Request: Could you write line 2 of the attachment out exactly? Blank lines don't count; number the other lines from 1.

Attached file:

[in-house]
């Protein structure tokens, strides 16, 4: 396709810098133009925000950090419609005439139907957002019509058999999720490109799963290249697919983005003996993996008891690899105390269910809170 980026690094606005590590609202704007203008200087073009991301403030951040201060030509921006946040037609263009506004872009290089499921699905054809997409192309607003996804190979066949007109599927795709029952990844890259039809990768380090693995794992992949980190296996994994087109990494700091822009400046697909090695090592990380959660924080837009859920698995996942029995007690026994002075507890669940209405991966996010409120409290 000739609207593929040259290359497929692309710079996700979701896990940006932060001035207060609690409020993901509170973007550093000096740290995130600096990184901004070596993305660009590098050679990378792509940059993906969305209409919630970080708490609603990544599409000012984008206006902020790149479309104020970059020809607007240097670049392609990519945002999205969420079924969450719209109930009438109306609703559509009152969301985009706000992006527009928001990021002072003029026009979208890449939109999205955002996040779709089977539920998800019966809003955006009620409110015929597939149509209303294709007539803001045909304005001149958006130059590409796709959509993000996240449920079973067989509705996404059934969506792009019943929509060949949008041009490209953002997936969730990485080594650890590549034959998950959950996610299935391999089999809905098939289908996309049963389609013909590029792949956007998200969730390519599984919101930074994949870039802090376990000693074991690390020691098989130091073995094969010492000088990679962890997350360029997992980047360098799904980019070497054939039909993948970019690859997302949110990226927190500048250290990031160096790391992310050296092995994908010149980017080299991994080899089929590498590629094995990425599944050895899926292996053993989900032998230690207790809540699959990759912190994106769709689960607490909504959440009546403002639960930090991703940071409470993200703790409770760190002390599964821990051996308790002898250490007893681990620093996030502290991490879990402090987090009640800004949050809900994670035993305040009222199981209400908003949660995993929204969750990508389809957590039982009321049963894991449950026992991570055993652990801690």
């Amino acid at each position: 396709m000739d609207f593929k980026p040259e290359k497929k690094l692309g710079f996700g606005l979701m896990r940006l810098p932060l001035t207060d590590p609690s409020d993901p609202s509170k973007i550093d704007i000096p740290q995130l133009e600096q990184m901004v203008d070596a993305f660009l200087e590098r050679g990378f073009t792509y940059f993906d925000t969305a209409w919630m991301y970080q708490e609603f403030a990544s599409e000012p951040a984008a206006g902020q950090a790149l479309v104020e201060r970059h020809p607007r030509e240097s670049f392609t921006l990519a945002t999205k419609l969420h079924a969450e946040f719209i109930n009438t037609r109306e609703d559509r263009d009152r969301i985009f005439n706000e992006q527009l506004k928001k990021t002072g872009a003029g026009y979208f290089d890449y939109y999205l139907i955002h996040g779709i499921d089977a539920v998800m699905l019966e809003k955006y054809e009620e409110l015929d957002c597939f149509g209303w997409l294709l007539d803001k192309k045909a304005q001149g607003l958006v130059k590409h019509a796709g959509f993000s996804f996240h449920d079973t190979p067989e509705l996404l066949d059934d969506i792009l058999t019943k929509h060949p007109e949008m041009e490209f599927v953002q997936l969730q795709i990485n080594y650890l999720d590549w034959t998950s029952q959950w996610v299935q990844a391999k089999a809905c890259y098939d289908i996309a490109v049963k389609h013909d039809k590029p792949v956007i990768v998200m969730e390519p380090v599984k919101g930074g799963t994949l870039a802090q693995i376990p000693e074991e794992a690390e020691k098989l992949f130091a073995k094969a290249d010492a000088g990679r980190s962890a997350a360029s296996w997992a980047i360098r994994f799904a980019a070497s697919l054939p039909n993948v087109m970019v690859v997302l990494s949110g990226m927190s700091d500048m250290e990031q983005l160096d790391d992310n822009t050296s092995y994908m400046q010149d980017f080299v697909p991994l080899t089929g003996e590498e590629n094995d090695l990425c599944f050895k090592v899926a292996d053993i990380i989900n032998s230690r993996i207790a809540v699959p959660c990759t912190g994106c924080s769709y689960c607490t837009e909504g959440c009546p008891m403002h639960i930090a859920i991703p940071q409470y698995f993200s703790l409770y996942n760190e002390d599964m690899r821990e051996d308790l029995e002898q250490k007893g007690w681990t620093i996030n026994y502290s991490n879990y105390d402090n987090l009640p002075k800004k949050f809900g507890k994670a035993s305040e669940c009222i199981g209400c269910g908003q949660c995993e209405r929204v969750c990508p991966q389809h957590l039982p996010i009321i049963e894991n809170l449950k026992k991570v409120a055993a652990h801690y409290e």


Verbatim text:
């Protein structure tokens, strides 16, 4: 396709810098133009925000950090419609005439139907957002019509058999999720490109799963290249697919983005003996993996008891690899105390269910809170 980026690094606005590590609202704007203008200087073009991301403030951040201060030509921006946040037609263009506004872009290089499921699905054809997409192309607003996804190979066949007109599927795709029952990844890259039809990768380090693995794992992949980190296996994994087109990494700091822009400046697909090695090592990380959660924080837009859920698995996942029995007690026994002075507890669940209405991966996010409120409290 000739609207593929040259290359497929692309710079996700979701896990940006932060001035207060609690409020993901509170973007550093000096740290995130600096990184901004070596993305660009590098050679990378792509940059993906969305209409919630970080708490609603990544599409000012984008206006902020790149479309104020970059020809607007240097670049392609990519945002999205969420079924969450719209109930009438109306609703559509009152969301985009706000992006527009928001990021002072003029026009979208890449939109999205955002996040779709089977539920998800019966809003955006009620409110015929597939149509209303294709007539803001045909304005001149958006130059590409796709959509993000996240449920079973067989509705996404059934969506792009019943929509060949949008041009490209953002997936969730990485080594650890590549034959998950959950996610299935391999089999809905098939289908996309049963389609013909590029792949956007998200969730390519599984919101930074994949870039802090376990000693074991690390020691098989130091073995094969010492000088990679962890997350360029997992980047360098799904980019070497054939039909993948970019690859997302949110990226927190500048250290990031160096790391992310050296092995994908010149980017080299991994080899089929590498590629094995990425599944050895899926292996053993989900032998230690207790809540699959990759912190994106769709689960607490909504959440009546403002639960930090991703940071409470993200703790409770760190002390599964821990051996308790002898250490007893681990620093996030502290991490879990402090987090009640800004949050809900994670035993305040009222199981209400908003949660995993929204969750990508389809957590039982009321049963894991449950026992991570055993652990801690």